What Is Relativism

Relativism holds that morals (truth? justice? laws?) change with the times. So, what was good and virtuous a couple hundred years ago is not necessarily good and virtuous right now. No one timeframe can claim the moral high ground as the set of truths _agreed_ upon by society for that time are just as valid as a set agreed upon by another society. Hmmm, I think it cuts across time _and_ space. So, being white male American, I don't have a leg to stand on when criticizing other cultures. It's all relative. -- TerryLorber

Except that, according to the relativists, as a white male American, all the other cultures have the right to criticize you.

Well, then, they aren't really relativists, are they? -- TerryLorber

As a relativist, I don't think it has anything to do with the times. It has to do with the inability to prove any one value system as correct. I don't even think you can make a statement about other systems being as "valid" because valid is an unprovable judgement as well. As any standard of proof is not objectively provable it stands to reason that relativism's viewpoint is correct. Of course, we must still select a moral system, but you don't get to be a fundy about it.

And since most value systems (past and present) have not been relativistic, where does this leave the relativist?

It leaves us just fine. Why wouldn't it?

You don't see the paradox? If there is no privileged standpoint, the belief that relativism is evil (or false, or just undesirable) is equally true. The selection of a moral system is no longer arbitrary for the relativist. So my question remains (and I'm genuinely interested) where does this leave the relativist? --ChrisSteinbach

Relativism is similar to GoedelsIncompletenessTheorem. Also see RussellParadox. Rather than argue if moral system's involve recursive primitive functions and care about being complete and consistent, let's just assume a moral system is attempting to be a relatively complicated formal system. If it's not, really there's nothing to argue about because then you can say anything you wish. Even given Godel's theorem, we still have myriads of formal systems. Even with relativism, there are myriads of moral system. It's just that no system gets to say it is the one and only true system. We have many mathematical systems because people just invent them and some turn out to be useful. We have many moral systems for much the same reasons, but with the addition that as humans we have to act so we must develop an explicit or implicit system of morality as a basis for our actions. For me, this is the role of consciousness, to make a choice without the appeal to the authority of a proven true moral system.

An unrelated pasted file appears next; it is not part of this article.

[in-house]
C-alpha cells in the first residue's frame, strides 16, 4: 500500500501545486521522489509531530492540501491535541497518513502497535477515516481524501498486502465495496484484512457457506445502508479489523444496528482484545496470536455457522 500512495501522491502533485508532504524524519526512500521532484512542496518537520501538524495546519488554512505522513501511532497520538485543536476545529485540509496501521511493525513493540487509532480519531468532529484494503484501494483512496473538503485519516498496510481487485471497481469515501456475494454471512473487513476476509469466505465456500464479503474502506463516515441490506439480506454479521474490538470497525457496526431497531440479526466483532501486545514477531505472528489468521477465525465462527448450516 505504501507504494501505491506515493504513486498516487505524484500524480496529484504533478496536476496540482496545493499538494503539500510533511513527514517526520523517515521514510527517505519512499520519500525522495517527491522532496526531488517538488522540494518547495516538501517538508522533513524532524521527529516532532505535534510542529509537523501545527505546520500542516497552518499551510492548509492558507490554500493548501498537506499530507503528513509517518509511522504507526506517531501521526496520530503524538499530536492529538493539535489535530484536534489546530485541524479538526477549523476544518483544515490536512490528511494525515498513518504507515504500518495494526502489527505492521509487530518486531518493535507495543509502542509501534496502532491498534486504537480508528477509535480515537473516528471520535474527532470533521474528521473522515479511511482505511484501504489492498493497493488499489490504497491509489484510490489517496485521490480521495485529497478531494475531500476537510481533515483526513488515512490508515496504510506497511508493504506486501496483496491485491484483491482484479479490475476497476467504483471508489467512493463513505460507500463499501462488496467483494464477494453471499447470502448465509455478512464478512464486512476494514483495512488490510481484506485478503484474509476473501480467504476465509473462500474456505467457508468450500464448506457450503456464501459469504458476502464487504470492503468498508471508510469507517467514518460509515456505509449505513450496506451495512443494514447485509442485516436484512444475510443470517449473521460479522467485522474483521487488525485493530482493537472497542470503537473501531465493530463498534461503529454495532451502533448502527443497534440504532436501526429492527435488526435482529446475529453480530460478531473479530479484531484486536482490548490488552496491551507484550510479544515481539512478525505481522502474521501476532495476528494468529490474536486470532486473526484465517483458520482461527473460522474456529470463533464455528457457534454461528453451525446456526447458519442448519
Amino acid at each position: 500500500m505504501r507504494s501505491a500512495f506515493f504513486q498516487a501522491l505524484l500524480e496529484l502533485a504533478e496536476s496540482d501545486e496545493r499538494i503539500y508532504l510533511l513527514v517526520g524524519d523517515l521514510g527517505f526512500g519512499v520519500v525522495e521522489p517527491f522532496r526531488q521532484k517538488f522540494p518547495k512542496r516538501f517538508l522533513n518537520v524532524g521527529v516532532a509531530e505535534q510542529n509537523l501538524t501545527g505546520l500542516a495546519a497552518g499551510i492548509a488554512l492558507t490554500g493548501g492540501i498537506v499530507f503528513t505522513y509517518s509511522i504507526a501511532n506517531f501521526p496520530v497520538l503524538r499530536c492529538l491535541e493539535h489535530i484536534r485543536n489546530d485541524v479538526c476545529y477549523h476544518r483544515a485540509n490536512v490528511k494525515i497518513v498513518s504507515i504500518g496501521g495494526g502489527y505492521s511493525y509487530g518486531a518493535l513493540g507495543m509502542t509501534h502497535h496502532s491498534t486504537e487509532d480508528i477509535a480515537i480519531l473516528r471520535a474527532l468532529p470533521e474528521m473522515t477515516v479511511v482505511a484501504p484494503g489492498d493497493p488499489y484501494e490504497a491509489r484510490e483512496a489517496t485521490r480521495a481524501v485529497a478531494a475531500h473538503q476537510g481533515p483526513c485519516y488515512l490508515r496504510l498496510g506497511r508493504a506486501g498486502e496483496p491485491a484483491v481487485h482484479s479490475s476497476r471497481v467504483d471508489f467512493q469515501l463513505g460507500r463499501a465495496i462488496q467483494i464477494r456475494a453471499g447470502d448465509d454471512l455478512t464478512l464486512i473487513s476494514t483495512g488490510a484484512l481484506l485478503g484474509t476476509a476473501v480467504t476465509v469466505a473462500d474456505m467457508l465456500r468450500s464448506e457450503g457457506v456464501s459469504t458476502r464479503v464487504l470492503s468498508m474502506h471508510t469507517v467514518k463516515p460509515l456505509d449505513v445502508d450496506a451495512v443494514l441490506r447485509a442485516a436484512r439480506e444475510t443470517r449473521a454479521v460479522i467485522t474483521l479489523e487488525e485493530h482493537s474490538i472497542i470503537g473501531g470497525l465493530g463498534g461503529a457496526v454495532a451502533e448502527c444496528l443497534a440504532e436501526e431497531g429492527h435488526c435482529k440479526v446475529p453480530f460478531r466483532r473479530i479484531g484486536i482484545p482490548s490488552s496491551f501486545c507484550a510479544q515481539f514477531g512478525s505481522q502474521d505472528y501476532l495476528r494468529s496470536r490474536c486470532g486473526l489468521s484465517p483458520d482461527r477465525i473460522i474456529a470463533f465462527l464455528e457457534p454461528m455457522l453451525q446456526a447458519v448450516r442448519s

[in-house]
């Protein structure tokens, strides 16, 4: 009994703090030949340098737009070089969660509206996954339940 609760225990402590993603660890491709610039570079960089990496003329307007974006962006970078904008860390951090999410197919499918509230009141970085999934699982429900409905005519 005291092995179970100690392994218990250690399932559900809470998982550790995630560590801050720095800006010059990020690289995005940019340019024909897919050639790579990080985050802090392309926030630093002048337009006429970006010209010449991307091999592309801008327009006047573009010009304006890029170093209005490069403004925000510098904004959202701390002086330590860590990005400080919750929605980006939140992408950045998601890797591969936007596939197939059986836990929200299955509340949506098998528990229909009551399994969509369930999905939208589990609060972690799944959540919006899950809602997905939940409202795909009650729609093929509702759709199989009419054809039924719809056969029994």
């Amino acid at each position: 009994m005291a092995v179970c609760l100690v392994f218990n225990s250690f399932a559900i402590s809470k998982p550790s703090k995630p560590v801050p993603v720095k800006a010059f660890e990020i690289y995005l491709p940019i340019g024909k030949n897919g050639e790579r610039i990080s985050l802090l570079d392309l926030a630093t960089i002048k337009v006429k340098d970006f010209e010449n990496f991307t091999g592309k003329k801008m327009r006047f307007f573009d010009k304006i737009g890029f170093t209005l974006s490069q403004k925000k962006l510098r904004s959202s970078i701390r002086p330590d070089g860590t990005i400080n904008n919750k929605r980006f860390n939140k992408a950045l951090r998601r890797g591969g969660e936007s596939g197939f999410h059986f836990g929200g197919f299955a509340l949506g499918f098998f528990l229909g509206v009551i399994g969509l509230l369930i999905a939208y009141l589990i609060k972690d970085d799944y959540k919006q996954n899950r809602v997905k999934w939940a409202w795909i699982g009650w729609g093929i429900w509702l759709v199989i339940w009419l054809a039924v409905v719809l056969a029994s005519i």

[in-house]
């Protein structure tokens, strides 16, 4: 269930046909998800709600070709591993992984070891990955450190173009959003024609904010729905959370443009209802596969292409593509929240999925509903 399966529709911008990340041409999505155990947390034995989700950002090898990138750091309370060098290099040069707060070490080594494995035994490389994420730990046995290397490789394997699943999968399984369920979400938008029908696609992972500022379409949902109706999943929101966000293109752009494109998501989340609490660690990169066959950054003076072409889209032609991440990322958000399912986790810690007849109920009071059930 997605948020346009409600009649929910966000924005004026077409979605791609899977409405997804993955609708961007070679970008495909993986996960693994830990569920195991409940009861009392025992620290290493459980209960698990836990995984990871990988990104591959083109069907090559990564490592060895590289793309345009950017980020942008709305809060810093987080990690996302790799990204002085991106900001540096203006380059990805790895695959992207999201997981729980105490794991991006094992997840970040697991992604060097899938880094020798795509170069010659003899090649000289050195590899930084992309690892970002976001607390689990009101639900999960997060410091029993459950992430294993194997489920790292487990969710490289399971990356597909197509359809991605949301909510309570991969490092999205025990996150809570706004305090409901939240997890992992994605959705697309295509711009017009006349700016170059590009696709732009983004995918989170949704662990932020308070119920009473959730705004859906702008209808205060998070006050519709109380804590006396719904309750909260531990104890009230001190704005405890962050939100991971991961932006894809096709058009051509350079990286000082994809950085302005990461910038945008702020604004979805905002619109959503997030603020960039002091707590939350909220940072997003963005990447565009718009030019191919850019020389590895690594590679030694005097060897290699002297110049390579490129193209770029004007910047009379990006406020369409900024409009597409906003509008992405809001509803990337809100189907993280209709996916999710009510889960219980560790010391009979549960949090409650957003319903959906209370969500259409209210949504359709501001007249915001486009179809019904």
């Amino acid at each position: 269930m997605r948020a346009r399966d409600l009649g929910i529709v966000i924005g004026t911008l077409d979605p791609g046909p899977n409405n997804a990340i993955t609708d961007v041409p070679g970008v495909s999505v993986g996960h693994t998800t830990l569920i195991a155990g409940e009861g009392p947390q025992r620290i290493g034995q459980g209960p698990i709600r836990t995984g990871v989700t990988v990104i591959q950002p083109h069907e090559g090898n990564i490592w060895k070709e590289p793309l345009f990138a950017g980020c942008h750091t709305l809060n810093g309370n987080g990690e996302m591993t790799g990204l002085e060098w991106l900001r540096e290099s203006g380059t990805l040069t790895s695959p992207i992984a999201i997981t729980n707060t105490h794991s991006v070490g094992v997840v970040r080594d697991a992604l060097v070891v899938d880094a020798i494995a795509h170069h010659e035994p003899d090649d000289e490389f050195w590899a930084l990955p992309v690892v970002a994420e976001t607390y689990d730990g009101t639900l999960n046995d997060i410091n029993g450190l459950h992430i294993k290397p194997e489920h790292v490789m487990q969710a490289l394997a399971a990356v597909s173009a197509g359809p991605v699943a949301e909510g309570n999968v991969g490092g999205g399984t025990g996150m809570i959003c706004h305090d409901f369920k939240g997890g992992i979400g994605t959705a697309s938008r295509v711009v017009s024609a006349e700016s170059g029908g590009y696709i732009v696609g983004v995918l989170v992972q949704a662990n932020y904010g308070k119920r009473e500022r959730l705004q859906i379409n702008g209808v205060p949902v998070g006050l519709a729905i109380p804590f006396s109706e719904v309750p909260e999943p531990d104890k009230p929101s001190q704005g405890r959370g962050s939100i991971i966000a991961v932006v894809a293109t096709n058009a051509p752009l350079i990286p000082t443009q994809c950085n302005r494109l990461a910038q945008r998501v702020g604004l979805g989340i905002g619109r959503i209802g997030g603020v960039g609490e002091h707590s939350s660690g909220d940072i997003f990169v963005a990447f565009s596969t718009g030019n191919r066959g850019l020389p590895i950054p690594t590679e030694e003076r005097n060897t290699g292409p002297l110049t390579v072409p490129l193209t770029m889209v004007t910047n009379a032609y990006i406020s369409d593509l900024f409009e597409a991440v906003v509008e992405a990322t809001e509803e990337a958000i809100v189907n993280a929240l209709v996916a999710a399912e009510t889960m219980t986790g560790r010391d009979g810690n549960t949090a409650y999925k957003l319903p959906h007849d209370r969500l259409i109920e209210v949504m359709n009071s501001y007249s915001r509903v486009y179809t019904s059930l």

I should point out that not all forms of relativism succumb to this paradox. ThomasKuhn's relativism, based on "paradigms", is more descriptive than prescriptive. -- ChrisSteinbach

Can you explain? I couldn't find any detailed information on it.

Hmmm. There was a radio show last night about the notion of 'hero' in two thousand year old Chinese folk tales. The similarities with a Western European notion of hero were very strong. Both saw a hero as strong, loyal, courageous, self-sacrificing, and a fighter for the downtrodden.

I think culture varies tremendously, but not basic morals. Killing, theft, and sexual violation are wrong pretty much universally. -- IanRae

We kill during war. The US has capital punishment. We can kill in self defense. We take taxes which can be considered legalized theft. The powerful have been able to steal in every culture. Sexual violation is not a problem in many parts of the world where women have few rights.

Most cultures accept killing during war and self-defense (i.e. they are common exceptions to the rule). Most cultures also have capital punishment, often more harsh than the US. The powerful steal and it's universally considered unfair by the masses. Sexual violation is usually taken much more seriously in other cultures - witness the woman in Nigeria who will be stoned to death for pregnancy out of wedlock.

Er, how about sexual promiscuity, or extra-marital sex. She's not getting stoned b/c she raped someone, is she? -- TerryLorber

Obviously rules differ in different cultures. But they seem to be variations on a common theme. Relativism goes much further and says there are no universal rules at all. If this were true, we should see cultures with polar opposites, such as where theft (by everyone all the time) is glorified. We don't see such cultures. QED.

Where are these relativists I've been hearing so much about, anyway?

I don't think an example about Nigeria is at all compelling. I think you just have to get the stats on violence on women to see this rule is not a rule or a variation. When does a variation make something different in kind? I think the rules regarding women are sufficiently different in kind.

We see many cultures where it is ok to steal and raid from other tribes. That's quite polar. That's not stealing-is-good-by-everyone-all-the-time. I can't think of a culture that is completely polar on theft because I don't think you can organize a society that way.